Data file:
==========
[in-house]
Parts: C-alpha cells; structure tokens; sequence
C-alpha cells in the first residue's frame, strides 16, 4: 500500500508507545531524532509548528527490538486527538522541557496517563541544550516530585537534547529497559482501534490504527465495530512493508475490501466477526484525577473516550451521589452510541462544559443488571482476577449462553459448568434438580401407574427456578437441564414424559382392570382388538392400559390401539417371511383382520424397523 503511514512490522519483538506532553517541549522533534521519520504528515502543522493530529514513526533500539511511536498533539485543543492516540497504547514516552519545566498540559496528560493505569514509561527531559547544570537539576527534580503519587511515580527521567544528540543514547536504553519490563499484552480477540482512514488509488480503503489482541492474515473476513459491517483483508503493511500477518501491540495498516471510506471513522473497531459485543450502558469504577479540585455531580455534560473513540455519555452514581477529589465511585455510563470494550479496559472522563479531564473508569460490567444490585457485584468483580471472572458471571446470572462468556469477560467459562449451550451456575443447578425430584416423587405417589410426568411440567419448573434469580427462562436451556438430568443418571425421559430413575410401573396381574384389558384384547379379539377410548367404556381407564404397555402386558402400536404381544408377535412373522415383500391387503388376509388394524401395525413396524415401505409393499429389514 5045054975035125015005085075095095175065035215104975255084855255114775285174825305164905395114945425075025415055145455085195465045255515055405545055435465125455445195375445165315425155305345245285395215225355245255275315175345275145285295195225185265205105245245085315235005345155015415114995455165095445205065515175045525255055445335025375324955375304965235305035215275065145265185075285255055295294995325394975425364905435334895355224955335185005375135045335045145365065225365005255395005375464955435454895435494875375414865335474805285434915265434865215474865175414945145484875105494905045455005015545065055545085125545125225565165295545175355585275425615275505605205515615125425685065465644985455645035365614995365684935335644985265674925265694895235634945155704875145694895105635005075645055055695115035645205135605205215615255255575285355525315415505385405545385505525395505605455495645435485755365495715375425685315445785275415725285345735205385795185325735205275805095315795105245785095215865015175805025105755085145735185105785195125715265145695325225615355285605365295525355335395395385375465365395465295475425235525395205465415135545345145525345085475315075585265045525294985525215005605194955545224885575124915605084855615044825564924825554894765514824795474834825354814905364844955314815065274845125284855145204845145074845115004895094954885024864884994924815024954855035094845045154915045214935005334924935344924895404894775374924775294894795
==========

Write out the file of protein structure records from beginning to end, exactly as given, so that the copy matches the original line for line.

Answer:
[in-house]
Parts: C-alpha cells; structure tokens; sequence
C-alpha cells in the first residue's frame, strides 16, 4: 500500500508507545531524532509548528527490538486527538522541557496517563541544550516530585537534547529497559482501534490504527465495530512493508475490501466477526484525577473516550451521589452510541462544559443488571482476577449462553459448568434438580401407574427456578437441564414424559382392570382388538392400559390401539417371511383382520424397523 503511514512490522519483538506532553517541549522533534521519520504528515502543522493530529514513526533500539511511536498533539485543543492516540497504547514516552519545566498540559496528560493505569514509561527531559547544570537539576527534580503519587511515580527521567544528540543514547536504553519490563499484552480477540482512514488509488480503503489482541492474515473476513459491517483483508503493511500477518501491540495498516471510506471513522473497531459485543450502558469504577479540585455531580455534560473513540455519555452514581477529589465511585455510563470494550479496559472522563479531564473508569460490567444490585457485584468483580471472572458471571446470572462468556469477560467459562449451550451456575443447578425430584416423587405417589410426568411440567419448573434469580427462562436451556438430568443418571425421559430413575410401573396381574384389558384384547379379539377410548367404556381407564404397555402386558402400536404381544408377535412373522415383500391387503388376509388394524401395525413396524415401505409393499429389514 5045054975035125015005085075095095175065035215104975255084855255114775285174825305164905395114945425075025415055145455085195465045255515055405545055435465125455445195375445165315425155305345245285395215225355245255275315175345275145285295195225185265205105245245085315235005345155015415114995455165095445205065515175045525255055445335025375324955375304965235305035215275065145265185075285255055295294995325394975425364905435334895355224955335185005375135045335045145365065225365005255395005375464955435454895435494875375414865335474805285434915265434865215474865175414945145484875105494905045455005015545065055545085125545125225565165295545175355585275425615275505605205515615125425685065465644985455645035365614995365684935335644985265674925265694895235634945155704875145694895105635005075645055055695115035645205135605205215615255255575285355525315415505385405545385505525395505605455495645435485755365495715375425685315445785275415725285345735205385795185325735205275805095315795105245785095215865015175805025105755085145735185105785195125715265145695325225615355285605365295525355335395395385375465365395465295475425235525395205465415135545345145525345085475315075585265045525294985525215005605194955545224885575124915605084855615044825564924825554894765514824795474834825354814905364844955314815065274845125284855145204845145074845115004895094954885024864884994924815024954855035094845045154915045214935005334924935344924895404894775374924775294894795